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Whose land is it anyway?

20 June 2012, 19:51

I recently read Clem Sunter (the Don of CEO's), relating to the comments made by the ANC Youth League on land redistribution in South Africa, where he refers to the urgent need for a Codesa 3 in order to avert a ‘failed state’ scenario.

In short, I fully agree with him on the issue, and here's why...

The bottom line is that land redistribution is the single most important issue in the South Africa at the moment, and has the ability to destabilise the country to such a point where it ceases to exist as such, in a worst case scenario.

Consider the most likely two scenario’s on the topic, each falling on different sides of the scale;

option one is the laissez fair route, where nothing is done to address the issue.

We carry on as normal, and disregard the calls for ‘radical’ redistribution as a declaration of war against the Constitution. We place troops on all farms and the Youth League becomes a pseudo rebel group, directly and indirectly setting the fall of dominoes in motion for young, unemployed and uneducated people to violently grab land (or attempt to anyway) by any means possible.

The downside to this is that we simply don’t know how much support for such radical action may exist. We may see the rise of a group similar to the Revolutionary United Front (RUF), which brought complete chaos to Sierra Leone, and left a legacy of the most atrocious of war crimes imaginable.

The other possibility is that the South African military are strong enough to quell the uprising swiftly, and nothing more comes from it after that.

Yet somehow, most people know that the latter outcome is highly unlikely, as this would simply ignite a new ‘struggle’, which immediately starts with armed conflict; thus nullifying what we as a country achieved until now.

Quite obvious then, that neither of the above brings about stability. So, even if we win, we lose in the end.

This brings us to option two, which is the willingness to surrender land to those that are entitled to it.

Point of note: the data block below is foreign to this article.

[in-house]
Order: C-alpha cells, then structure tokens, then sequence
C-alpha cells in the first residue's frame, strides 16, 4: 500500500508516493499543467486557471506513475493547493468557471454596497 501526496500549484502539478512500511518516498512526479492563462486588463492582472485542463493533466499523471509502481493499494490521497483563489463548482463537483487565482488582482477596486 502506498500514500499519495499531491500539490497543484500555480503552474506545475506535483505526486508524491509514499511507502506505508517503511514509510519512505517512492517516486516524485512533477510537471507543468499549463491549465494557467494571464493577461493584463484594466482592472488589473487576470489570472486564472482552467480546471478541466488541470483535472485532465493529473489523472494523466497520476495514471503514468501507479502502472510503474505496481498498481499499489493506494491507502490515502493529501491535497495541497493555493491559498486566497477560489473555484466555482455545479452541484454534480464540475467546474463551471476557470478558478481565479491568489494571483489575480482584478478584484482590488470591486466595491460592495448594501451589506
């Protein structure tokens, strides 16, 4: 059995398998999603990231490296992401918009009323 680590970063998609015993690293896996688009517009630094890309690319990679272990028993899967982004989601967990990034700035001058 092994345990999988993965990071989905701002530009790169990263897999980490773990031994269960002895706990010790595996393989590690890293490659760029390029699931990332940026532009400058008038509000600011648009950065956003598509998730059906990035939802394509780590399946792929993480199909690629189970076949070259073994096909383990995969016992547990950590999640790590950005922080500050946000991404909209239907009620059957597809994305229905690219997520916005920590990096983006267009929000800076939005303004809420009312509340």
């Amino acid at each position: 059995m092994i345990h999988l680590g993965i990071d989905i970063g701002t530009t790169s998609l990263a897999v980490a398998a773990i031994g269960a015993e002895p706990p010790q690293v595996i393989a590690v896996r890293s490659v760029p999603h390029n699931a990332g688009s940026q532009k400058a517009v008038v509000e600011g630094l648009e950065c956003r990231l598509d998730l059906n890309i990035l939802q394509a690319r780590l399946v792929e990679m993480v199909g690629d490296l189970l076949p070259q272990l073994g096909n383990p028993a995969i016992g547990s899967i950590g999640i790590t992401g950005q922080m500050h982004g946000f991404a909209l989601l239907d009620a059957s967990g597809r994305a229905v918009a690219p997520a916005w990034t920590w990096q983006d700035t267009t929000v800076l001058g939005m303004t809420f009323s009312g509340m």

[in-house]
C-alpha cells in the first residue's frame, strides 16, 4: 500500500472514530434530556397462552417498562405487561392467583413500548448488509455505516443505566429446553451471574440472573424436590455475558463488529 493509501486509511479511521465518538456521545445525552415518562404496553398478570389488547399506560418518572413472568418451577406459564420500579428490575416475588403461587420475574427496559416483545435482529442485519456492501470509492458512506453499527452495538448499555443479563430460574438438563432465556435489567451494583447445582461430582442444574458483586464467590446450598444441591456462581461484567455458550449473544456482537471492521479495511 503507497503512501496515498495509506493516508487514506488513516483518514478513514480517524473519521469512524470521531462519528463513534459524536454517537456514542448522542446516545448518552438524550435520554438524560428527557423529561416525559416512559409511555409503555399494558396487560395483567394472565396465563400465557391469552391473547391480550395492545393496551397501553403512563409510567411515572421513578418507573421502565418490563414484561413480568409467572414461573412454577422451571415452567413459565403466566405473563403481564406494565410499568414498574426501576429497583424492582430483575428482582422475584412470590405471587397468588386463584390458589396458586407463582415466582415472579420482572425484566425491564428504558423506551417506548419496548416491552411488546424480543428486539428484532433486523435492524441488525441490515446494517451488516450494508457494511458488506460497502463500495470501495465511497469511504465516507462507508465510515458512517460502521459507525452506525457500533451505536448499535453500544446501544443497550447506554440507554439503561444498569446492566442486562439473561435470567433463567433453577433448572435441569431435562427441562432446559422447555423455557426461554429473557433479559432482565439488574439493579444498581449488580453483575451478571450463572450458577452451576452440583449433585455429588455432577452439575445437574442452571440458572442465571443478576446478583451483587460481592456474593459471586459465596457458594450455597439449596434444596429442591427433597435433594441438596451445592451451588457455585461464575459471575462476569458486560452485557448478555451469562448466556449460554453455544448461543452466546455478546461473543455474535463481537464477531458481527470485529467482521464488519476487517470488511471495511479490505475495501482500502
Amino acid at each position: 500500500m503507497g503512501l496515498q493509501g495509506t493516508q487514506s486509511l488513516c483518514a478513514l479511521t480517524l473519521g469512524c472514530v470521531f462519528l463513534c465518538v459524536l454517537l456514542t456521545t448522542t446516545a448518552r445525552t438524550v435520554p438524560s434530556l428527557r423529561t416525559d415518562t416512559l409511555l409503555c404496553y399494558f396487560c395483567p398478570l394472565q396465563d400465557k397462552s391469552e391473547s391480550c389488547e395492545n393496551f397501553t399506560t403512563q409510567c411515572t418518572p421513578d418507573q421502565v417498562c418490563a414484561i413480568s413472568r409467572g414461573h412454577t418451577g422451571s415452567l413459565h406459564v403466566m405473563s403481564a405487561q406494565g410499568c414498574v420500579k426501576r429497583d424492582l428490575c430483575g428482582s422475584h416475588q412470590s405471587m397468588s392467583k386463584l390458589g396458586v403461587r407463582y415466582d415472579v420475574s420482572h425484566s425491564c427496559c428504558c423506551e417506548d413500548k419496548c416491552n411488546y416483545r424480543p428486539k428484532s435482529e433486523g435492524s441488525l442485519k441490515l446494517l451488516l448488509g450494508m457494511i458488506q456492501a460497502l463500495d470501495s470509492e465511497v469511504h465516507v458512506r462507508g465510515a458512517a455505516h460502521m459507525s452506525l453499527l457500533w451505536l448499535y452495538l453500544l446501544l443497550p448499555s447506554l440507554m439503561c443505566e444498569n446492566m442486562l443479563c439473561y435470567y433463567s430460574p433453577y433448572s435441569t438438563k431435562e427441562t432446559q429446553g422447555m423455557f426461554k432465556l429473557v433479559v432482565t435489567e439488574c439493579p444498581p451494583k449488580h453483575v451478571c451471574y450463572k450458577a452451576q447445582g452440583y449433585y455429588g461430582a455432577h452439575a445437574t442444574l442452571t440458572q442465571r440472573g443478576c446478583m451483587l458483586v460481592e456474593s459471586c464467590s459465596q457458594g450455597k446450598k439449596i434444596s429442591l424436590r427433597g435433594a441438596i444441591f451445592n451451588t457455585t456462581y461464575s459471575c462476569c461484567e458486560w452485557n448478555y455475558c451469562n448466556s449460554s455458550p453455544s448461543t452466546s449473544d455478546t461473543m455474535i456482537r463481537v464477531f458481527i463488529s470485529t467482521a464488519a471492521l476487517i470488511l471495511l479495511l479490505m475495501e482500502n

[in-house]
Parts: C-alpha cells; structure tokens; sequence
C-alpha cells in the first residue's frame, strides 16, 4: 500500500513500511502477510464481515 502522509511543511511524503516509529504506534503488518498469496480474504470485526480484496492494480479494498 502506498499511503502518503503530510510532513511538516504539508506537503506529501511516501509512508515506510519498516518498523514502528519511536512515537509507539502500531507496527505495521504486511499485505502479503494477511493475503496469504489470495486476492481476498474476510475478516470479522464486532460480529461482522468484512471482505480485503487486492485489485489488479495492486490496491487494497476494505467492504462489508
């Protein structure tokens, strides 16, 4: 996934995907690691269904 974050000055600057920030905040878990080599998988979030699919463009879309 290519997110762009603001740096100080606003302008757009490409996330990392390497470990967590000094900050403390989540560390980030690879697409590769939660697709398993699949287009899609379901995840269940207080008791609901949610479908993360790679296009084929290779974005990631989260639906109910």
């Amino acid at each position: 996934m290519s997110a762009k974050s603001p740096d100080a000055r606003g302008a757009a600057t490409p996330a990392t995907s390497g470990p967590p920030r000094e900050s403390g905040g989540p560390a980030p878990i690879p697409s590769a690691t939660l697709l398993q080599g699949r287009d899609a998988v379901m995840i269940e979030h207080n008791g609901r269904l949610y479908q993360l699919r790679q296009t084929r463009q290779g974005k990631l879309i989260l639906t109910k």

Currently, land redistribution is governed by the Constitution and the Restitution of Land Rights Act 22 of 1994. It is according to both these, that land is distributed by the willing-buyer-willing-seller method, although they also include expropriation clauses.

According to National Treasury statistics, 95% of all land claims have already been finalised, and the remaining 5% are to be finalised in the next ten years. Incidentally, this 5% includes some of the largest commercial farms in the country, complicating the matter even further.

It is a known fact that the majority of farms that were re-distributed to black owners, currently produce nothing more than patches of cultivation with the sole purpose of supporting subsistence farmers.

South Africa is known for a strong agricultural industry, and projected food shortages due to future world over population already indicate massive shortages in food and water to come. This means a progressive, industrialised and stable agricultural sector will literally be worth its weight in gold in the near future, especially in terms of exports. 

The point I’m making is basically that we cannot afford to lose any commercially productive farms at the cost of politics...frankly, at the cost of nothing.

The solution then, could be found in the commercialisation, and more specifically, the draping of the corporate veil, over agriculture.

Allow me to explain...

Black Economic Empowerment (BEE) can be viewed as another flawed model in S.A, simply because the copious amounts of money invested therein, haven’t produced the goods in terms of the purpose it needed to serve.

Most black people are still stuck in poverty, whilst black billionaires ordered jets, before they even finalised large BEE transactions.